A bit of bisexual mythbusting inspired by Halsey.

People seem to have a lot of misconceptions about what it means to be bisexual. Thankfully, pop star Halsey is here to clear things up.

On Twitter, the "Bad at Love" singer joked, "So if I'm dating a guy, I'm straight, and if I date a woman, I'm a lesbian. The only way to be a #True bisexual is to date two people at once."

Believe it or not, this is not how bisexuality works. Bisexual people in monogamous relationships don't "become" gay or straight based on who their partner is at any given time. A bisexual woman might date a lesbian woman, or she might date another bisexual woman, or she might date a straight man. No matter who her parter is, she's still bisexual.


Fellow bi icon ("bi-con?"), actor Evan Rachel Wood, jumped in with another joke rolling her eyes at some of the totally frustrating misconceptions people have about bisexuals.

Since there seems to be a bit of confusion about the B in LGBTQ, let's break down seven other majorly common myths people have on the topic.

1. "There's no such thing as bisexuality."

This is silly. In fact, a 2011 study by the Williams Institute found there are actually more bisexual people than there are gay and lesbian individuals combined. If you believe gay and lesbian people exist (which, yeah, of course they do), there's really no reason to doubt the existence of the bi folks of the world.

2. "Bisexuals have it easy compared with gay men and lesbian women."

It's easy to understand where this line of thinking comes from. In theory, bisexual people can just "blend in" as straight if and when it's convenient for them. The truth is a lot more complicated than that. A 2011 Centers for Disease Control report of high school students found that bisexual individuals are more likely to be victims of intimate partner violence (23% of bi people surveyed) than their gay and lesbian counterparts (20% of those surveyed). Much like other members of the LGBTQ community, bi individuals experience high levels of discrimination in  health care, employment, and housing.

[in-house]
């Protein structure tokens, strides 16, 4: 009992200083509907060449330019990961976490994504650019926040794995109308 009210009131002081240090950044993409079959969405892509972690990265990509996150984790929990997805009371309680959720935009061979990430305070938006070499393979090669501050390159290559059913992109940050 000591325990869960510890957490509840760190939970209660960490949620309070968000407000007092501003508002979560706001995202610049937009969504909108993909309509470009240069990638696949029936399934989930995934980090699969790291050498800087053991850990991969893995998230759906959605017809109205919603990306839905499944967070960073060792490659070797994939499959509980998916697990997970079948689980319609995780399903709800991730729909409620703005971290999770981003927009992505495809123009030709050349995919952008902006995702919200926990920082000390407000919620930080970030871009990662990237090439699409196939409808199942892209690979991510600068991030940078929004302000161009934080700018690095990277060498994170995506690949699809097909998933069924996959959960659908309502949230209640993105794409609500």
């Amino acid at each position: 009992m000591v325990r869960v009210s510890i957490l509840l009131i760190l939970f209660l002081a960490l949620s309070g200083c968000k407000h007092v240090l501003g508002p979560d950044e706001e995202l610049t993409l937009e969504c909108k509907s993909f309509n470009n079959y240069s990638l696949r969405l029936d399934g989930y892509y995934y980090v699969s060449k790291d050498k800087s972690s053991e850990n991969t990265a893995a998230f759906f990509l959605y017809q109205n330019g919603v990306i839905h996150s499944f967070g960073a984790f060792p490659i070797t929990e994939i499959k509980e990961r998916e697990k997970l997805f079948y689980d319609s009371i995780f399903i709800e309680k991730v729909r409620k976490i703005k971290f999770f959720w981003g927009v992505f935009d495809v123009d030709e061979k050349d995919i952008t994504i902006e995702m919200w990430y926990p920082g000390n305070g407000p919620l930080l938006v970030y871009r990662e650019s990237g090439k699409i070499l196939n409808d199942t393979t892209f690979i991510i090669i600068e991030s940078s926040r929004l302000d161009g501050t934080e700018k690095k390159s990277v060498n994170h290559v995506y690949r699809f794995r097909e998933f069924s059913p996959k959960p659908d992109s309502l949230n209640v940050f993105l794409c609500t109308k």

Halsey performs at Coachella in 2016. Photo by Frazer Harrison/Getty Images for Coachella.

3. "Bisexuals are just gay or lesbian but don't want to admit it."

This line is pretty easily debunked by looking at a 2013 Pew Research Center report that found that out of self-identified bisexual individuals in committed relationships, 84% were paired with someone of the opposite sex and just 9% were in a same-sex relationship. Some might conclude from this data that bisexuals are actually straight and not bi at all, but that's also flawed. What's likely is that bi individuals tend to be in opposite-sex relationships simply because the dating pool is larger.

4. "Bisexuals are more likely to cheat in monogamous relationships."

The bi-person-as-greedy-sex-fiend myth goes way back, but there's never been any firm data to support that nor is there much in the way of supporting this idea that bisexuals are anti-monogamy as a whole.

5. "Being bisexual excludes non-binary trans people."

This isn't necessarily true. While some people prefer the term "pansexual" as a way of describing attraction to people of all genders, plenty of bisexual people are perfectly accepting of trans people. The idea behind this is that since the word "bisexual" has "bi" in it, that it's an attraction to two options: men and women. There's another way of looking at it, however. Here's how the American Institute of Bisexuality defines the term (emphasis added):

"Bisexuality describes anyone whose attractions are not limited to one sex. The term comes to us from the world of science and describes a person with both homosexual (lit. same sex) and heterosexual (lit. different sex) attractions."